## Curves on a Sphere – Epilogue

I just wanted to add a few more words about the benefits of the probabilistic solution. The nice thing is that it can be applied in all kinds of circumstances. For example, suppose that you have 2 curves with total length less then $2 \pi$. Then, they are either in one hemisphere together, or they are in two complementing hemispheres (or both).
Another thing is that we can let our curve be longer then $2\pi$, if we replace the great circle with something shorter, as long as the product of their length is less then $4 \pi^2$. To see this you only have to realize that the expectation we calculated is actually linear in the length of both curves. In other words, the formula should be $\mathbb{E}(X)= \ell_1 \ell_2 / 2 \pi^2$. As long as this is less then 2, we’re fine.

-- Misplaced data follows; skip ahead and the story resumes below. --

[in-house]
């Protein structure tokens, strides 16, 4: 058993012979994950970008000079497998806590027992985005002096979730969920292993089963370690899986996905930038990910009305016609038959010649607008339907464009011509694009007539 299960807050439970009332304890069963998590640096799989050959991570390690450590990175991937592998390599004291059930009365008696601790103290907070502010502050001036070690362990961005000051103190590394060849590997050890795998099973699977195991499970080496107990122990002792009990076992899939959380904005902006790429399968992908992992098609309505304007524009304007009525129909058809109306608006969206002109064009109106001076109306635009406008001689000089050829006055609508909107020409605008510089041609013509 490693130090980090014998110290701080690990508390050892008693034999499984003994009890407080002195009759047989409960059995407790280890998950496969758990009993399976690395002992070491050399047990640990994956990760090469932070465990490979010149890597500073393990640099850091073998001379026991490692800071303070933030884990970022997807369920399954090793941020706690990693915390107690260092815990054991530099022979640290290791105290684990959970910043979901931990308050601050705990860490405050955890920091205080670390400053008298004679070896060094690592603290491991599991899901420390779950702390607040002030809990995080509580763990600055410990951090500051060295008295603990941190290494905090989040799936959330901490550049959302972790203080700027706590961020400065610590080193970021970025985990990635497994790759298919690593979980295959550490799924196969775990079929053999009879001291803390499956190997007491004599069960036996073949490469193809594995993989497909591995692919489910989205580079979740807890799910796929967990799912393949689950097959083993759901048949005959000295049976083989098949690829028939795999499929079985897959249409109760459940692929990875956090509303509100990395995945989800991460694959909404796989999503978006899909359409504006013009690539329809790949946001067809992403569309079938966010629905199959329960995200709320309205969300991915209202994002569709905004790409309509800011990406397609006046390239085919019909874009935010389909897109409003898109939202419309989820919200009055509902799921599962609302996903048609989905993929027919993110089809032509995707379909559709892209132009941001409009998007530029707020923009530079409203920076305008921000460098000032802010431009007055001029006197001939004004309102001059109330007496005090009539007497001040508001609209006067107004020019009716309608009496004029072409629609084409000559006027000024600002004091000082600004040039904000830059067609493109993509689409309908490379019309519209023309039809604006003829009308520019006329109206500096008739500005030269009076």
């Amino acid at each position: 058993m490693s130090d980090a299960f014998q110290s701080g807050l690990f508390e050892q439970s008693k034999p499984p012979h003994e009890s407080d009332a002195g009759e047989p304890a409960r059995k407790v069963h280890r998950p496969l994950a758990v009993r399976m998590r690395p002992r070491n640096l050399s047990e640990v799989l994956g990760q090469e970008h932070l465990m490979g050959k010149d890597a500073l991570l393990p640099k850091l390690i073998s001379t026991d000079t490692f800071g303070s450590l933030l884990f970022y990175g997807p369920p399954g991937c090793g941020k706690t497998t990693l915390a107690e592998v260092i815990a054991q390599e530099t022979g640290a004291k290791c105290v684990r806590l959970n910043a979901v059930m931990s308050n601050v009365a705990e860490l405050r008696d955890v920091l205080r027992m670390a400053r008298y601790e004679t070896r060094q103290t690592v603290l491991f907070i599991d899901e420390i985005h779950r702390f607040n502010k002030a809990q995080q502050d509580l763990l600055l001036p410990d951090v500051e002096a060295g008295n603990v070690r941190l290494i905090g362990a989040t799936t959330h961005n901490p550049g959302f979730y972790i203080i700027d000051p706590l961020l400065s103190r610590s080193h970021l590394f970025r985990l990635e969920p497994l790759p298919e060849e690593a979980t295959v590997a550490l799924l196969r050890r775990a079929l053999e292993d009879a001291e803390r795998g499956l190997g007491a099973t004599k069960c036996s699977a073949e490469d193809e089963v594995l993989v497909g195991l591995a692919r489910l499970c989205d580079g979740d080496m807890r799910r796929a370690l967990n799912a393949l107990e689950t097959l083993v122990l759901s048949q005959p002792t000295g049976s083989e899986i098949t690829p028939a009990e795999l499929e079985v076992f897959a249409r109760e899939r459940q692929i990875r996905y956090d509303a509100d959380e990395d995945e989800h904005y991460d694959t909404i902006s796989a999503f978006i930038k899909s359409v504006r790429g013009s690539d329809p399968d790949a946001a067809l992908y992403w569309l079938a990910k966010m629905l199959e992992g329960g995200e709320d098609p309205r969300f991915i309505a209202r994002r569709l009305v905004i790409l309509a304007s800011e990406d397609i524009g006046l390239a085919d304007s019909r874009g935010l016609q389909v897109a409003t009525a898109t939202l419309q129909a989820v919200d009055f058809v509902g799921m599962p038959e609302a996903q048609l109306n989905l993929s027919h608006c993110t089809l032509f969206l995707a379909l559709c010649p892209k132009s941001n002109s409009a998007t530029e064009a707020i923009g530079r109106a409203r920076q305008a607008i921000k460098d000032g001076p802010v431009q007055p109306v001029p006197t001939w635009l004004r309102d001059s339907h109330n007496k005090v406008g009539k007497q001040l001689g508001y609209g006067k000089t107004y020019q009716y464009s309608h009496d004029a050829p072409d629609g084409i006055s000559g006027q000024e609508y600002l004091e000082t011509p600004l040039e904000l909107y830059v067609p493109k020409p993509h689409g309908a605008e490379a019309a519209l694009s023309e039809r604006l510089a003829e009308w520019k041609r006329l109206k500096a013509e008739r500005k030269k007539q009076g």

I guess that you can also use this trick on other surfaces, but I don’t have a good example (beyond Buffon’s needle again).